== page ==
Corey Hart is officially gone, off to Seattle to play with Robinson Cano and Felix Hernandez in the Pacific Northwest.
But, really, it seems as if he’s been gone for a while. There hasn’t been much consternation about his departure on talk radio, or social media.
Perhaps it’s out of sight, out of mind. He missed all of 2013 recovering from surgeries on both knees and last played for the Milwaukee Brewers on Oct. 1, 2012, going 0-for-3. He finished that season – a disappointment, team-wise – with a .270 batting average, .334 on base percentage and .841 OPS with 30 home runs and 83 RBI in 149 games played.
While Hart isn’t truly the last piece that remains of the most successful stretch of Brewers baseball since the early 1980s (Rickie Weeks will be next, and Ryan Braun remains for the foreseeable future) his departure does feel like it marks the end of one era of homegrown talent that from 2005 through 2013 went 739-719 with one division championship, two playoff appearances and one trip to the National League Championship.
Think about it, those 2005 Brewers that finished 81-81 – the first non-losing season in 12 years – featured J.J. Hardy (22), Weeks (22) and the first appearances of Hart (23) and Prince Fielder (21).
It was a heck of a run for the Brewers, as they drafted a future All-Star every year from 2000 through 2005, and then used picks from 2006 through 2008 to land Cy Young winners CC Sabathia and Zack Greinke via trade.
Hart was the oldest of that core, drafted in 2000. Though he never played 162 games (his career high was 157 in 2008) he did make two All-Star teams and topped 30 home runs twice and drove in more than 100 once.
Hart ended his tenure in Milwaukee after nine years with 154 home runs, 508 RBI, a .276 average and 16.0 WAR. He hit .241 with 2 homers and 5 RBI in 60 postseason plate appearances well.
A "new era" began with the Brewers in 2013, with Weeks, Gallardo and Braun remaining in the transition.
Catcher and potential All-Star Jonathan Lucroy was drafted in 2007, followed by Scooter Gennett and Khris Davis in 2009. Jimmy Nelson and Tyler Thornburg (class of 2010) are now in the mix, too. All-Star and Gold Glove winner Carlos Gomez is locked up through 2016, and All-Star shortstop Jean Segura is under team control through 2018.
I’m not sure what kind of legacy Hart leaves on the Brewers and Milwaukee as an individual, but he definitely had an impact on the organization as part of a remarkable group of players.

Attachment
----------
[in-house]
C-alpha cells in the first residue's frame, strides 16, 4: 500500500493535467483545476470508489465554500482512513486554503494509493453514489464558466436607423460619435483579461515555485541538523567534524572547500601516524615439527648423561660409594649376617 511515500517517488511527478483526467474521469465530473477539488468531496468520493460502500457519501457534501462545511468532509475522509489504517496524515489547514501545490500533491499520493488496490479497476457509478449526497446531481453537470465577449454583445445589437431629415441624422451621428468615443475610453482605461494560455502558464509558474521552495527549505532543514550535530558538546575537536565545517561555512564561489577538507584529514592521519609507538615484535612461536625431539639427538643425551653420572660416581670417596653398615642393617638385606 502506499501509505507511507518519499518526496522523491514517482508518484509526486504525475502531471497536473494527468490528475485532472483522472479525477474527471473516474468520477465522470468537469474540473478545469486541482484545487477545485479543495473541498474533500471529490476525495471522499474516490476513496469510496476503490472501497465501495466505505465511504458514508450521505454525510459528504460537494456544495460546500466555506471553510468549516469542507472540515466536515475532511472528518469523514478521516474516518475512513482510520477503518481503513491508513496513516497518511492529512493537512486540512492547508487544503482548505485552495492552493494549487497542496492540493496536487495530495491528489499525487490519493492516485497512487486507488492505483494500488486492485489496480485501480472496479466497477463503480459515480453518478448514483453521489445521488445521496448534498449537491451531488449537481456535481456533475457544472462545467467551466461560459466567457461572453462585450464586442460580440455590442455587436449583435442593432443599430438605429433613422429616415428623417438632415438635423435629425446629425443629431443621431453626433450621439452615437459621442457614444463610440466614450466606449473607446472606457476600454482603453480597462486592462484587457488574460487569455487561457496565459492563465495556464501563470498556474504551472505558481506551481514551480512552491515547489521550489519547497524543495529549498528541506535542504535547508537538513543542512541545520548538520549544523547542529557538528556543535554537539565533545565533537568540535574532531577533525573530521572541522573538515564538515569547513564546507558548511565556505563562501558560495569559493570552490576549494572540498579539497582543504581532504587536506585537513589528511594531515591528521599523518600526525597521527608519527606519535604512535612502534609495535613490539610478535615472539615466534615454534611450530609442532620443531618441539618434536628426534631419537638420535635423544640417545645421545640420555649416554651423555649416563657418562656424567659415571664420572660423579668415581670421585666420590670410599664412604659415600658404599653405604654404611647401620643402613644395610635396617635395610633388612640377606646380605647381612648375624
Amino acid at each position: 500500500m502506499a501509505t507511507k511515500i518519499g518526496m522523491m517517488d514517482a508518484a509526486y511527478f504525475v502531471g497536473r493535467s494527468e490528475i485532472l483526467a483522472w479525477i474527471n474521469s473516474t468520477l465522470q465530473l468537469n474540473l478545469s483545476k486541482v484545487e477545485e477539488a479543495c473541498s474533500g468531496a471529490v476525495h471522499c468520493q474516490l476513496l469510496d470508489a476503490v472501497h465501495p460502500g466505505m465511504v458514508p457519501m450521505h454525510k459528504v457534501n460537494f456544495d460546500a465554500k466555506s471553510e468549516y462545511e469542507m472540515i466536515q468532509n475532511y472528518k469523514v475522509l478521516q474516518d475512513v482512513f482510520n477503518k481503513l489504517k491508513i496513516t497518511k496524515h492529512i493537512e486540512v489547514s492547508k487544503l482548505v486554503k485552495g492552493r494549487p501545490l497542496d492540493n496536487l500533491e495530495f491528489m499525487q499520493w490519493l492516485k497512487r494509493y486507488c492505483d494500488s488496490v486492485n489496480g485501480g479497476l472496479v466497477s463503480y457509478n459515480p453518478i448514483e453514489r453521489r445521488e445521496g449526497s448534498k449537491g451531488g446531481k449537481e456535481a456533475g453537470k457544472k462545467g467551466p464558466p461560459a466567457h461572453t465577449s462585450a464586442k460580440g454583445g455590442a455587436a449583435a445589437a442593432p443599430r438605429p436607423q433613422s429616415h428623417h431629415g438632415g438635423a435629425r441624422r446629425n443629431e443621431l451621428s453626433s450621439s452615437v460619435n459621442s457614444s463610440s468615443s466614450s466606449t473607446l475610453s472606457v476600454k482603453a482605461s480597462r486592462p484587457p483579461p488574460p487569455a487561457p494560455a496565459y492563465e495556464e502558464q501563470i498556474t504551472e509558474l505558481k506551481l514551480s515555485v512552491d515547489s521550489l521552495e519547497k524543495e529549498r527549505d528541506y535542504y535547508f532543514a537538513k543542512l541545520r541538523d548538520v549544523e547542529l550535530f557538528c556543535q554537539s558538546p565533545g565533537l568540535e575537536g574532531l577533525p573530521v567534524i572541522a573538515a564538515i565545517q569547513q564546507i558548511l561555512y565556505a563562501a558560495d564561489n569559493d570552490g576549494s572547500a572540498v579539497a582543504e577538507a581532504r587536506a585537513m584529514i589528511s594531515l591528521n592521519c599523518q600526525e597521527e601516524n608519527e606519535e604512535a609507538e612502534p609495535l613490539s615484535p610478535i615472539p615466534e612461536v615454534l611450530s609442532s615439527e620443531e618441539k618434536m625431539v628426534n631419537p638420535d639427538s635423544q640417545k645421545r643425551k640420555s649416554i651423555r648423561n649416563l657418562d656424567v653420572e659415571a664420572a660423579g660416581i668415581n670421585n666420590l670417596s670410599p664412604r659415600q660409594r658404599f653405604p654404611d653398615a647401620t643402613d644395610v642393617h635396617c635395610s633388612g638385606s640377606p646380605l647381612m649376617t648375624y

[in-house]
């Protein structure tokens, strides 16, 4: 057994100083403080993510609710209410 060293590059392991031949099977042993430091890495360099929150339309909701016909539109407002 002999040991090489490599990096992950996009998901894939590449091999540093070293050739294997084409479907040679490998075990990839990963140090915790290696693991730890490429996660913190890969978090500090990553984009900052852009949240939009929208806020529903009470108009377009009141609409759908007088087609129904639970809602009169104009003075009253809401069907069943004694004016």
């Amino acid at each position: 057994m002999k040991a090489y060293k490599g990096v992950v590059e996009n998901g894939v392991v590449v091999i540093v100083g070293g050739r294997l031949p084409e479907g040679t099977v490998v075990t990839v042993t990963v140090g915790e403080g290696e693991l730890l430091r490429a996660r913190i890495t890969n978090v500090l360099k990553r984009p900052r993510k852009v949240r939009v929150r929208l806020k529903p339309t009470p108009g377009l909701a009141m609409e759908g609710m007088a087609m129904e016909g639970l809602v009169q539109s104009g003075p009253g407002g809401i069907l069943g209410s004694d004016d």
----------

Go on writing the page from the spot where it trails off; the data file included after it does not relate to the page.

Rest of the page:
Jim Owczarski is an award-winning sports journalist and comes to Milwaukee by way of the Chicago Sun-Times Media Network.
A three-year Wisconsin resident who has considered Milwaukee a second home for the better part of seven years, he brings to the market experience covering nearly all major and college sports.
To this point in his career, he has been awarded six national Associated Press Sports Editors awards for investigative reporting, feature writing, breaking news and projects. He is also a four-time nominee for the prestigious Peter J. Lisagor Awards for Exemplary Journalism, presented by the Chicago Headline Club, and is a two-time winner for Best Sports Story. He has also won numerous other Illinois Press Association, Illinois Associated Press and Northern Illinois Newspaper Association awards.
Jim's career started in earnest as a North Central College (Naperville, Ill.) senior in 2002 when he received a Richter Fellowship to cover the Chicago White Sox in spring training. He was hired by the Naperville Sun in 2003 and moved on to the Aurora Beacon News in 2007 before joining OnMilwaukee.com.
In that time, he has covered the events, news and personalities that make up the PGA Tour, LPGA Tour, Major League Baseball, the National Football League, the National Hockey League, NCAA football, baseball and men's and women's basketball as well as boxing, mixed martial arts and various U.S. Olympic teams.
Golf aficionados who venture into Illinois have also read Jim in GOLF Chicago Magazine as well as the Chicago District Golfer and Illinois Golfer magazines.